Hydraulic air compressor can slash cost of pneumatic power, cool deep mines and serve as a means of carbon capture
A long-forgotten, century old technology for producing compressed air is one step closer to rebirth. On June 21, a who’s who of politicians and mining industry representatives came together for the official opening of a hydraulic air compressor demonstrator at Dynamic Earth, site of the Big Nickel in Sudbury.
Modeled on the Ragged Chutes hydraulic air compressor designed by Charles Havelock Taylor in 1905 to serve the pneumatic power needs of some 30 mines in the then-booming Cobalt mining camp in northeastern Ontario, the demonstrator will provide Sudbury-based Electrale Innovation Ltd. with the energy saving evidence it needs to commercialize the technology.
Air and water are mixed in a tank at the top of the hydraulic air compressor, or HAC, and sent down a pipe.
“As the water descends, it becomes pressurized and that pressure is transmitted onto billions of air bubbles,” explained Dr. Dean Millar, project principal investigator, president of Electrale and director of energy, renewables and carbon management at MIRARCO Mining Innovation. “When the bubbly flow gets to the bottom, it enters a separator vessel that separates air from water. The air is piped up to surface or off to the demand for pneumatic power – whatever that might be – and the water ascends and is recirculated.”
Millar predicts the HAC will produce pneumatic power for 60 per cent of the lifecycle costs of incumbent mechanical compression systems. Fewer moving parts also means lower maintenance costs, and the air that’s produced is both oil-free and drier.
“The clever thing that Taylor came up with when compressing air with water was that the water simultaneously cools the air,” said Millar. “When you use a mechanical air compressor, unless you take special measures, the air that comes out is going to be hot.
“What this means is that we have a process of gas compression that is the most energy efficient conceivable. You can’t have a gas compression process that consumes any less energy than an isothermal one. When I realized that, I thought, holy smokes, this technology is special.
“The most energy efficient process naturally leads to minimal cost, meaning we can compress the same amount of air for less money. And minimum cost for a mining company means that mining company will be more competitive.”
In addition to efficiently producing compressed air, the HAC also has potential to be used for deep mine cooling
Millar resolved one potential drawback to the efficiency of the HAC over burgers and beer with a friend.
Some of the air will dissolve in the water, reducing the amount of the compressed air produced. “Taylor didn’t care because he was using renewable energy, but we’re recirculating water with a pump, so if we lose some compressed air due to this solubility effect, it’s bad news because it challenges our economics.”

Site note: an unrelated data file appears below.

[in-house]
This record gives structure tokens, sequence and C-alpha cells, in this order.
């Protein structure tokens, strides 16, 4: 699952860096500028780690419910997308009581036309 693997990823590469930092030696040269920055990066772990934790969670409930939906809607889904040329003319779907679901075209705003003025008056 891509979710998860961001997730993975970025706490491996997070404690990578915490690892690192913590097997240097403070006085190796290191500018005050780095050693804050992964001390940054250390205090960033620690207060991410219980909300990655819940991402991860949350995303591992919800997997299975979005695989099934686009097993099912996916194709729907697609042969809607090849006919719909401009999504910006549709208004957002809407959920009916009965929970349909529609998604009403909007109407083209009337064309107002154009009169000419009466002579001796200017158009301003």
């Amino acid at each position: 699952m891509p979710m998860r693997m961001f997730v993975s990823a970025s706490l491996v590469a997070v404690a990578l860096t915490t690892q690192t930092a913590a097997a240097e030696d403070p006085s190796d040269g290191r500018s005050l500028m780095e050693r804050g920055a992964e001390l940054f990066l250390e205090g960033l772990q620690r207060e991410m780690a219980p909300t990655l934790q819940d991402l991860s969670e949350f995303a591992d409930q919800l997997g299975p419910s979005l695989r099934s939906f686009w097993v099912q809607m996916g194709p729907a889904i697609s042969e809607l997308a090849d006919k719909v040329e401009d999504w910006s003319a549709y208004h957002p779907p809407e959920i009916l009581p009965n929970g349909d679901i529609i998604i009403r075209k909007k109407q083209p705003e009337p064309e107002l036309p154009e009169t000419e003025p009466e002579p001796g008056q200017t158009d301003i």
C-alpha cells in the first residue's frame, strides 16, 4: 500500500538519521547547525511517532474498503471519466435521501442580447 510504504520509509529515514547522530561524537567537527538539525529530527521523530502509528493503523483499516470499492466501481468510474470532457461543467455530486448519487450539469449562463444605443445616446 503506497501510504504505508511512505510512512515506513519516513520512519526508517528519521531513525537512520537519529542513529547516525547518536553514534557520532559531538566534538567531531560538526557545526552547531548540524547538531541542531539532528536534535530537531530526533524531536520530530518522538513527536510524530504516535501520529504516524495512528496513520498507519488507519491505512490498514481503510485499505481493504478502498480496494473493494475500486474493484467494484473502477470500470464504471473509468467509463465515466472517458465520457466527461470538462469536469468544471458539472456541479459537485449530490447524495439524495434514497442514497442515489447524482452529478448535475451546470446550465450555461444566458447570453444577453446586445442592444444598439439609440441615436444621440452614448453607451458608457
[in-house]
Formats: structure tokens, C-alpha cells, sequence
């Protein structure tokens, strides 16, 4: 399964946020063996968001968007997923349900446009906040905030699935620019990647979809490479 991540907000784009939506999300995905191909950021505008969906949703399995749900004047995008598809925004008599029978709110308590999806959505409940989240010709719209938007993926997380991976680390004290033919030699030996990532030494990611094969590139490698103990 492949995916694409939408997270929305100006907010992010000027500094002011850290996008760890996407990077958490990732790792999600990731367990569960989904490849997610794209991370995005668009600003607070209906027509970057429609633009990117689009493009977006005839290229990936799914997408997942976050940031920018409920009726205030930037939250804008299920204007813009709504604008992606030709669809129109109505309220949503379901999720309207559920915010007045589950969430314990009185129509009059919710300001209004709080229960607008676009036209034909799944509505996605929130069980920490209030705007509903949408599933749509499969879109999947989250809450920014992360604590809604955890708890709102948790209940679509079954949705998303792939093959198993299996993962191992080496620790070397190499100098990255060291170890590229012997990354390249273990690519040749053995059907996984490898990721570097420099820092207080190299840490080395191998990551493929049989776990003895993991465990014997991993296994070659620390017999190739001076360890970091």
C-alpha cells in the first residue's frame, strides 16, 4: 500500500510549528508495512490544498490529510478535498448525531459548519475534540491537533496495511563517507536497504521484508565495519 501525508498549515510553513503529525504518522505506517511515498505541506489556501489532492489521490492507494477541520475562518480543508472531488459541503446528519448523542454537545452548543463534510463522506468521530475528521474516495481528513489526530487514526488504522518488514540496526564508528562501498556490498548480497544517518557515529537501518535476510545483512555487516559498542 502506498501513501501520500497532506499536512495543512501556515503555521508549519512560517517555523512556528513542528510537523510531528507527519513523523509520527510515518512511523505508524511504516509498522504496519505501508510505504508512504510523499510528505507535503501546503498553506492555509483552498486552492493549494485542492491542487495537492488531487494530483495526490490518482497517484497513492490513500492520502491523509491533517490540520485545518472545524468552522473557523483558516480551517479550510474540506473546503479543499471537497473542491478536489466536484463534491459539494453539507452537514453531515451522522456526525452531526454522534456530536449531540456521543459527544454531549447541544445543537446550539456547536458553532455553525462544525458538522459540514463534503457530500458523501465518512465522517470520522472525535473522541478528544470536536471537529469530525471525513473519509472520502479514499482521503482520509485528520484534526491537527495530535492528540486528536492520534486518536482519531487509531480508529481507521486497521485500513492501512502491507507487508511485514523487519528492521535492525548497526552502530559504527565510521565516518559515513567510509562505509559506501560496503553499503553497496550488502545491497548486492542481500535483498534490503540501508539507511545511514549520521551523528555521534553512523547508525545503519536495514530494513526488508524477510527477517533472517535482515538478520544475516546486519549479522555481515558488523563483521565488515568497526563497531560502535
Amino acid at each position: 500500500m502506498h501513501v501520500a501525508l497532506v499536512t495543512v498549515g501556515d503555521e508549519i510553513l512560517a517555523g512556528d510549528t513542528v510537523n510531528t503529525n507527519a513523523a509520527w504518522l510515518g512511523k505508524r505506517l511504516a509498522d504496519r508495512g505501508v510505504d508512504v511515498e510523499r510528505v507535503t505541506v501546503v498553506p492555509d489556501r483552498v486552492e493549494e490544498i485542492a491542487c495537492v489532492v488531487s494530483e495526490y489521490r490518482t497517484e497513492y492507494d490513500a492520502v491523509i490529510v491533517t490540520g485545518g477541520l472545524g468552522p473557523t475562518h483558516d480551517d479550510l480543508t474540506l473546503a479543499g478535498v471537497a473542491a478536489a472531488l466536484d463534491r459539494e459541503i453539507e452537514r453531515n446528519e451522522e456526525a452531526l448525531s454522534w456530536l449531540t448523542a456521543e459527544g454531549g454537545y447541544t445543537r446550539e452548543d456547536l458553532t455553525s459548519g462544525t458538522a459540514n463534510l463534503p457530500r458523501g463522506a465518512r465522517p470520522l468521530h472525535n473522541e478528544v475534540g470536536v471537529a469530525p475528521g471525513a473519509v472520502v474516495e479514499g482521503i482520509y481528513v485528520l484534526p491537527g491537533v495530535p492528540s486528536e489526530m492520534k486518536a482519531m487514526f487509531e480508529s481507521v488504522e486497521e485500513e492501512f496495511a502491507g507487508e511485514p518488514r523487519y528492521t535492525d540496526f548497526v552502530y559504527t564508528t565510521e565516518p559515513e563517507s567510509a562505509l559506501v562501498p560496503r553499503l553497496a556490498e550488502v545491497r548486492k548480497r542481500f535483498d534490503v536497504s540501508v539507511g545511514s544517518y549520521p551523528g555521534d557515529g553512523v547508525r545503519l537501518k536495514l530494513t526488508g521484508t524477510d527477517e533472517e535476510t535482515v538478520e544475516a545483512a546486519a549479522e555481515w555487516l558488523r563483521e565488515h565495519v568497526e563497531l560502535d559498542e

In an aha moment he delights in recounting, Millar, who came to Canada from the U.K. in 2010, watched as his friend performed a Canadian ritual.
“He did something that I have never seen anyone do before in my life. He got hold of a salt shaker on the table and poured salt in his beer. I looked at that and said, ‘Oh, my God, that’s the HAC. All I have to do to increase the yield of compressed air is dissolve salt in the water that I recirculate through the system and the chemistry will stop the gases dissolving in the water.’”
For the compressed air application, the solubility factor is a problem to be overcome, but Millar believes it can also serve as a means of carbon capture.
“Instead of air, we can introduce carbon dioxide and nitrogen to simulate flue gas,” said Millar. What happens is the carbon dioxide dissolves preferentially in the water and bypasses the separation process, so we’re left with the nitrogen, which we can sell. The water returns to the top, where the dissolved carbon dioxide can be captured at low pressure.
“We’ll be moving on to that work in a year or so,” said Millar.
The HAC demonstrator project is a joint undertaking of the Centre for Excellence in Mining Innovation’s Ultra Deep Mining Network, MIRARCO Mining Innovation, Laurentian University, Electrale and Reasbeck Construction.
Funding was provided by the Northern Ontario Heritage Fund Corporation, the Independent Electricity System Operator’s Conservation Fund, Electrale and MIRARCO with contributions and support from numerous suppliers, organizations and government agencies.
“It took a lot of hard work, a fantastic team effort from all the project partners, all the project supporters and the manufacturing, fabrication and installation muscle of the Sudbury community,” said Millar.